Presentations

Edward Kao and Steven Smith present "Network Causal Inference on Social Media Influence Operations", at CGIS Knafel Building (K354) - 12-1:30 pm, Wednesday, October 31, 2018:

Abstract: Estimating influence on social media networks is an important practical and theoretical problem, especially because this new medium is widely exploited as a platform for disinformation and propaganda. This paper introduces a novel approach to influence estimation on social media networks and applies it to the real-world problem of characterizing active influence operations on Twitter during the 2017 French presidential elections. The new influence estimation approach attributes impact by accounting for narrative...

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Tyler J. VanderWeele presents "On the Promotion of Human Flourishing, with Methodological Reflections" Wednesday, October 24, 2018

Abstract: Many empirical studies throughout the social and biomedical sciences focus only on very narrow outcomes such as income, or a single specific disease state, or a measure of positive affect. Human well-being or flourishing, however, consists in a much broader range of states and outcomes, certainly including mental and physical health, but also encompassing happiness and life satisfaction, meaning and purpose, character and virtue, and close social relationships. The empirical literature from longitudinal, experimental, and quasiexperimental studies is reviewed...

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10/17 - Susan Murphy presents "Stratified Micro-Randomized Trials with Applications to Mobile Health", at CGIS Knafel Building (K354) - 12-1:30 pm, Wednesday, October 17, 2018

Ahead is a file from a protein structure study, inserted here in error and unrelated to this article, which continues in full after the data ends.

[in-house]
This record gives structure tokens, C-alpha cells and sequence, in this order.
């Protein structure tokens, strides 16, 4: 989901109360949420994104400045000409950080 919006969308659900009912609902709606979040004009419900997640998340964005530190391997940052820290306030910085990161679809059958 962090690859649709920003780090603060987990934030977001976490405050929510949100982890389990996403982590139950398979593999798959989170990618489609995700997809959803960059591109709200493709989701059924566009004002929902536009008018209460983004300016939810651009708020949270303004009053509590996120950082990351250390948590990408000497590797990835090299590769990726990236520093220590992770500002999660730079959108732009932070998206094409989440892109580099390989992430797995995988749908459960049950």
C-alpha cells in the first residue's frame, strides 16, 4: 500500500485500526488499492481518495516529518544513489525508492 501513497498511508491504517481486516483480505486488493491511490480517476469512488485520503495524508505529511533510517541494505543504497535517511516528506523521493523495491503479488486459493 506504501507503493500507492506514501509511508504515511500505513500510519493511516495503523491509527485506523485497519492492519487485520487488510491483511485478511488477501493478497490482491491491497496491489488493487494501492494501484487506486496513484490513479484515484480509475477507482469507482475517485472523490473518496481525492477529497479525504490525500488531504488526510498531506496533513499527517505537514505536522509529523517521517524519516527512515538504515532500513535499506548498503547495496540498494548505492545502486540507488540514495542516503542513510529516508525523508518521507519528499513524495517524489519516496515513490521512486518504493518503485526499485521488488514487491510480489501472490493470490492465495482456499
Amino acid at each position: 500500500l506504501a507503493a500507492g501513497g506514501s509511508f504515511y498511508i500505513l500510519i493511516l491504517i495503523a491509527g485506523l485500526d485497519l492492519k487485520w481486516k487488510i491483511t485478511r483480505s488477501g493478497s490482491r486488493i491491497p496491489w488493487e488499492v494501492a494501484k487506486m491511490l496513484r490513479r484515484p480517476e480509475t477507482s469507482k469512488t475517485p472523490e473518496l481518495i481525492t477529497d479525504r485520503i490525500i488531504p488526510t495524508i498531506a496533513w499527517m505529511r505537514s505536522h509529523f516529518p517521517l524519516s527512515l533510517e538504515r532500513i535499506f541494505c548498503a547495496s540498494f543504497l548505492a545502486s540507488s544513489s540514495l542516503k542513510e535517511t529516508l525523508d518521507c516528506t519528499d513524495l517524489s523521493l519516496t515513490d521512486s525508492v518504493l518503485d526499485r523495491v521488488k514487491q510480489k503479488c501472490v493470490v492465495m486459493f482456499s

Abstract: Technological advancements in the field of mobile devices and wearable sensors make it possible to deliver treatments anytime and anywhere to users like you and me. Increasingly the delivery of these treatments is triggered by detections/predictions of vulnerability and receptivity. These observations are likely to have been impacted by prior treatments. Furthermore the treatments are often designed to have an impact on users over a span of time during which subsequent treatments may be provided. Here we discuss our work on the design of a mobile health smoking...

Read more about 10/17 - Susan Murphy presents "Stratified Micro-Randomized Trials with Applications to Mobile Health"
10/3 - Naoki Egami presents "Causal Diffusion Analysis with Stationarity: How Hate Crimes Diffuse across Space", at CGIS Knafel Building (K354) - 12-1:30 pm, Wednesday, October 3, 2018
Abstract: Although social scientists have long been interested in the process through which ideas and behavior diffuse, the identification of causal diffusion effects, also known as peer effects, remains challenging. Many scholars consider the commonly used assumption of no omitted confounders to be untenable due to contextual confounding and homophily bias. To address this long-standing identification problem, I introduce a class of stationary causal directed acyclic graphs (DAGs), which represent the time-invariant...
Read more about 10/3 - Naoki Egami presents "Causal Diffusion Analysis with Stationarity: How Hate Crimes Diffuse across Space"